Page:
10. Associate opponent charges with old news. A derivative of the straw man usually, in any large-scale matter of high visibility, someone will make charges early on which can be or were already easily dealt with. Where it can be foreseen, have your own side raise a straw man issue and have it dealt with early on as part of the initial contingency plans. Subsequent charges, regardless of validity or new ground uncovered, can usually have them be associated with the original charge and dismissed as simply being a rehash without need to address current issues — so much the better where the opponent is or was involved with the original source.
11. Establish and rely upon fall-back positions. Using a minor matter or element of the facts, take the “high road” and “confess” with candor that some innocent mistake, in hindsight, was made — but that opponents have seized on the opportunity to blow it all out of proportion and imply greater criminalities which, “just isn’t so.” Others can reinforce this on your behalf, later. Done properly, this can garner sympathy and respect for “coming clean” and “owning up” to your mistakes without addressing more serious issues.
12. Enigmas have no solution. Drawing upon the overall umbrella of events surrounding the crime and the multitude of players and events, paint the entire affair as too complex to solve. This causes those otherwise following the matter to begin to lose interest more quickly without having to address the actual issues.
13. Alice in Wonderland Logic. Avoid discussion of the issues by reasoning backwards with an apparent deductive logic in a way that forbears any actual material fact.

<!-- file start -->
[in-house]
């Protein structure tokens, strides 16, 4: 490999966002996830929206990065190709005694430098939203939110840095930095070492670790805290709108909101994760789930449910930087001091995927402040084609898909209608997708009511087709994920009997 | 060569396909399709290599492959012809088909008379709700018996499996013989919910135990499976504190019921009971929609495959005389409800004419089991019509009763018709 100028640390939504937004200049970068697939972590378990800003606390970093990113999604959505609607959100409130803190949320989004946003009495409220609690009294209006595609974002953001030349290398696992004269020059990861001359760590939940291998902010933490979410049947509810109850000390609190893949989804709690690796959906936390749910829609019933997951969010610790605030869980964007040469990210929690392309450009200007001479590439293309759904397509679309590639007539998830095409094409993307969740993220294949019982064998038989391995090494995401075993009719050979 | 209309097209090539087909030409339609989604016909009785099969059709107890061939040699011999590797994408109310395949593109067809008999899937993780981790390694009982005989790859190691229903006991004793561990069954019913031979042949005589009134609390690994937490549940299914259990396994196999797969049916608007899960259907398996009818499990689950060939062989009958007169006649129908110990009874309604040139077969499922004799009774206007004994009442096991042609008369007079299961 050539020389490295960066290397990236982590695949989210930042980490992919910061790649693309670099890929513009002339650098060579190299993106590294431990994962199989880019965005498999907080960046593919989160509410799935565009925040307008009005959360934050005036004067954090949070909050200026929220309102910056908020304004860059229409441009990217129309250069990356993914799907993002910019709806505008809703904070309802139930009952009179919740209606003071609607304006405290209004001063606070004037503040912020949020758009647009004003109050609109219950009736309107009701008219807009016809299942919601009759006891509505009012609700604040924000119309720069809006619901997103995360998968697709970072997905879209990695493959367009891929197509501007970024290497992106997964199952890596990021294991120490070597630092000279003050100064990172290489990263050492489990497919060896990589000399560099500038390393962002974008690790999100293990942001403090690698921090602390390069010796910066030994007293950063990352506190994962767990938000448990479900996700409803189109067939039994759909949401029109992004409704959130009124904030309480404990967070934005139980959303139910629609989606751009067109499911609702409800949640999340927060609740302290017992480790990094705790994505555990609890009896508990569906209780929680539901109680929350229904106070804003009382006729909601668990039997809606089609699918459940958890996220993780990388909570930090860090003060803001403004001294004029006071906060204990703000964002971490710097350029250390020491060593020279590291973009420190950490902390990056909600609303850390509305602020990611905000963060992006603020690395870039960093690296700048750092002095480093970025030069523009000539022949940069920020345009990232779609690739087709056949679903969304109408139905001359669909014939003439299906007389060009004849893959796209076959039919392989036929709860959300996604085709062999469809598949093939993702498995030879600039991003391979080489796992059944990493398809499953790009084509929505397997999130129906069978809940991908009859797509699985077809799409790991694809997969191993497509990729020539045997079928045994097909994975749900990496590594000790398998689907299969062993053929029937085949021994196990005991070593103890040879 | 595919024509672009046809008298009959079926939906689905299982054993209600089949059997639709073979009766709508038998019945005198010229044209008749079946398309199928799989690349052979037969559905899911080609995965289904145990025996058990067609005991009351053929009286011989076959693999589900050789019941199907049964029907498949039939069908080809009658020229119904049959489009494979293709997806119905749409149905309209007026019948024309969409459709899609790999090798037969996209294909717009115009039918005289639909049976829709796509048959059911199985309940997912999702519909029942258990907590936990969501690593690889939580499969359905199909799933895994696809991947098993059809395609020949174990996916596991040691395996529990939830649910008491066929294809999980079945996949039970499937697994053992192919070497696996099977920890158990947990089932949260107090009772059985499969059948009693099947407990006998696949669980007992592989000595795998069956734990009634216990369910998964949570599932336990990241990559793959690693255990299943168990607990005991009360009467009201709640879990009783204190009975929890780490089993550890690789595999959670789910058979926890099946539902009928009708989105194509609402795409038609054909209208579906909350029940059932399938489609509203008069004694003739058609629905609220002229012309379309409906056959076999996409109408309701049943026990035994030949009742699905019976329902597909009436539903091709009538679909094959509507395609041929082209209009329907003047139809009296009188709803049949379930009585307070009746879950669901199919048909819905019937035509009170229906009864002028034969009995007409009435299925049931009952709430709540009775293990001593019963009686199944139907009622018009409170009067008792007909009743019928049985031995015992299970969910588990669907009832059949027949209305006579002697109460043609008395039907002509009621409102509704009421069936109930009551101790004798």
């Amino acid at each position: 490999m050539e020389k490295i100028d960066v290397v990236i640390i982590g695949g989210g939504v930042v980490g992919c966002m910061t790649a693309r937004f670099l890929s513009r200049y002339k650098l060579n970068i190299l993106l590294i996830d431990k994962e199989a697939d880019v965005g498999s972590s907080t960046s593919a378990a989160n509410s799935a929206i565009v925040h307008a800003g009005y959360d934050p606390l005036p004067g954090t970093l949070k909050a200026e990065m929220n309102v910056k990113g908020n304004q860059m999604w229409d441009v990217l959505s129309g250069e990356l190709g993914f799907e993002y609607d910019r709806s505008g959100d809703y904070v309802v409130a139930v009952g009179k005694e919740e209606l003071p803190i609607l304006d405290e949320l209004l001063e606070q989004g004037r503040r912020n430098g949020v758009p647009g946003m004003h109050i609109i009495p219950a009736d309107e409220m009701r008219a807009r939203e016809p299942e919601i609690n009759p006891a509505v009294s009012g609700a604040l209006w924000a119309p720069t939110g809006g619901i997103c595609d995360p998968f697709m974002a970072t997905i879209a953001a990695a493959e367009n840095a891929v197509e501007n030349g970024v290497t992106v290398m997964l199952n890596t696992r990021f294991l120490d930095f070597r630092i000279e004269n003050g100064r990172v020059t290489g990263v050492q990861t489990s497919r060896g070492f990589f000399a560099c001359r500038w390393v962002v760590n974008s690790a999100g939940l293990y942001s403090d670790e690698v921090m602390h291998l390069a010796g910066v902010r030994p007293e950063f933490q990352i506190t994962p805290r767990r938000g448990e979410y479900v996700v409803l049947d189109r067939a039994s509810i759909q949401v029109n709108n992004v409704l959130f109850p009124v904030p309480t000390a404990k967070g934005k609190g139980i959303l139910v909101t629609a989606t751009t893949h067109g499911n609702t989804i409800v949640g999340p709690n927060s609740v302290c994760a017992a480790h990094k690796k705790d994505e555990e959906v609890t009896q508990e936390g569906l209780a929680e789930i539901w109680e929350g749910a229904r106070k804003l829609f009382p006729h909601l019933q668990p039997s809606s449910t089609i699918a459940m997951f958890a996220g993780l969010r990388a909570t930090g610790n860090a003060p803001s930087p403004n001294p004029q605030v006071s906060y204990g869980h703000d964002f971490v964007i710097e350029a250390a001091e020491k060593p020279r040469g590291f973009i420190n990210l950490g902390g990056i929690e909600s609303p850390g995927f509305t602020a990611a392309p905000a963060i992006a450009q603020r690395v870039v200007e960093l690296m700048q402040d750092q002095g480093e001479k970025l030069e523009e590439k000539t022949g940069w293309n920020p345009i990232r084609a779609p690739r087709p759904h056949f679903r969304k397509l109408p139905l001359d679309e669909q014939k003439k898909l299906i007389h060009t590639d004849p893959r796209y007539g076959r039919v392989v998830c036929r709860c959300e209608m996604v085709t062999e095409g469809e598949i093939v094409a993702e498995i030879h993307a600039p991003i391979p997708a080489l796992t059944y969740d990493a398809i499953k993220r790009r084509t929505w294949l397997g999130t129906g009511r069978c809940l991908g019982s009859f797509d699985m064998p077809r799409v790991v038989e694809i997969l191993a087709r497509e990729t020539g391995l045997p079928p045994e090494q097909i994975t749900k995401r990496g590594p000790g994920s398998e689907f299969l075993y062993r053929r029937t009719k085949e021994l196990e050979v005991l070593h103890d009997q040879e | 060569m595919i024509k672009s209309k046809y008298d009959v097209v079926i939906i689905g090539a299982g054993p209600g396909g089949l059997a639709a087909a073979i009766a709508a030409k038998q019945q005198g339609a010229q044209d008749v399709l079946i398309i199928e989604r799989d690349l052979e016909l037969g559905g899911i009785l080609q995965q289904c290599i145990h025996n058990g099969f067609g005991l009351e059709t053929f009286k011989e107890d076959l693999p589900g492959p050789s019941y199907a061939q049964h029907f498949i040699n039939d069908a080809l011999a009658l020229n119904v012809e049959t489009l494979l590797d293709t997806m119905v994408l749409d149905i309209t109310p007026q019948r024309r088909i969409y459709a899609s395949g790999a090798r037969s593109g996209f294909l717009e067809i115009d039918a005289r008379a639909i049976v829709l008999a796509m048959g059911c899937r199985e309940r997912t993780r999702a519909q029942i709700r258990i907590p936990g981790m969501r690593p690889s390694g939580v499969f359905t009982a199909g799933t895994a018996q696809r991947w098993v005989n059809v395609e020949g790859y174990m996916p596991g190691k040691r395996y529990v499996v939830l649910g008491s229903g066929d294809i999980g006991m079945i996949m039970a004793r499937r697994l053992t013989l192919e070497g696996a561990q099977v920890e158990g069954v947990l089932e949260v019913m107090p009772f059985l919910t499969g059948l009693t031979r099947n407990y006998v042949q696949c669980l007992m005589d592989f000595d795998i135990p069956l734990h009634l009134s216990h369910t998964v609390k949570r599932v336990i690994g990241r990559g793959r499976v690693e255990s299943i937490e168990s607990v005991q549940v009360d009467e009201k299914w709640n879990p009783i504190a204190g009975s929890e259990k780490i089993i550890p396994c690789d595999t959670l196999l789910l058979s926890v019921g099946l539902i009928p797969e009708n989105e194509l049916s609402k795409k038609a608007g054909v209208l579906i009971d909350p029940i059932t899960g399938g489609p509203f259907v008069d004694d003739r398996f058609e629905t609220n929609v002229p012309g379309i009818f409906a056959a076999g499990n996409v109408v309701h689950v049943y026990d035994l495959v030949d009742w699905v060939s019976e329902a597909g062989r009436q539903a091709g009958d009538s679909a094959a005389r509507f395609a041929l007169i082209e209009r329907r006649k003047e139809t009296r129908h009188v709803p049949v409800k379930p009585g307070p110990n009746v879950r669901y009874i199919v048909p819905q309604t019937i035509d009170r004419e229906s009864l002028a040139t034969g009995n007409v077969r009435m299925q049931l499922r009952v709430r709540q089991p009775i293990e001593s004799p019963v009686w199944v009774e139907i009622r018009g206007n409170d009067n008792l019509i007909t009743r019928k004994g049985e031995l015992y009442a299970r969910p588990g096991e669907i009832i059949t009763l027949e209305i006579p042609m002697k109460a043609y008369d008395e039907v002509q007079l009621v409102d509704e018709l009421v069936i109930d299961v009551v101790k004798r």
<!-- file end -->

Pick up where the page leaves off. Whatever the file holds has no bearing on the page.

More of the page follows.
14. Demand complete solutions. Avoid the issues by requiring opponents to solve the crime at hand completely, a ploy which works best for items qualifying for rule 10.
15. Fit the facts to alternate conclusions. This requires creative thinking unless the crime was planned with contingency conclusions in place.
16. Vanishing evidence and witnesses. If it does not exist, it is not fact, and you won’t have to address the issue.
17. Change the subject. Usually in connection with one of the other ploys listed here, find a way to side-track the discussion with abrasive or controversial comments in hopes of turning attention to a new, more manageable topic. This works especially well with companions who can “argue” with you over the new topic and polarize the discussion arena in order to avoid discussing more key issues.
18. Emotionalize, Antagonize, and Goad Opponents. If you can’t do anything else, chide and taunt your opponents and draw them into emotional responses which will tend to make them look foolish and overly motivated, and generally render their material somewhat less coherent. Not only will you avoid discussing the issues in the first instance, but even if their emotional response addresses the issue, you can further avoid the issues by then focusing on how “sensitive they are to criticism”.
19. Ignore proof presented, demand impossible proofs. This is perhaps a variant of the “play dumb” rule. Regardless of what material may be presented by an opponent in public forums, claim the material irrelevant and demand proof that is impossible for the opponent to come by (it may exist, but not be at his disposal, or it may be something which is known to be safely destroyed or withheld, such as a murder weapon). In order to completely avoid discussing issues may require you to categorically deny and be critical of media or books as valid sources, deny that witnesses are acceptable, or even deny that statements made by government or other authorities have any meaning or relevance.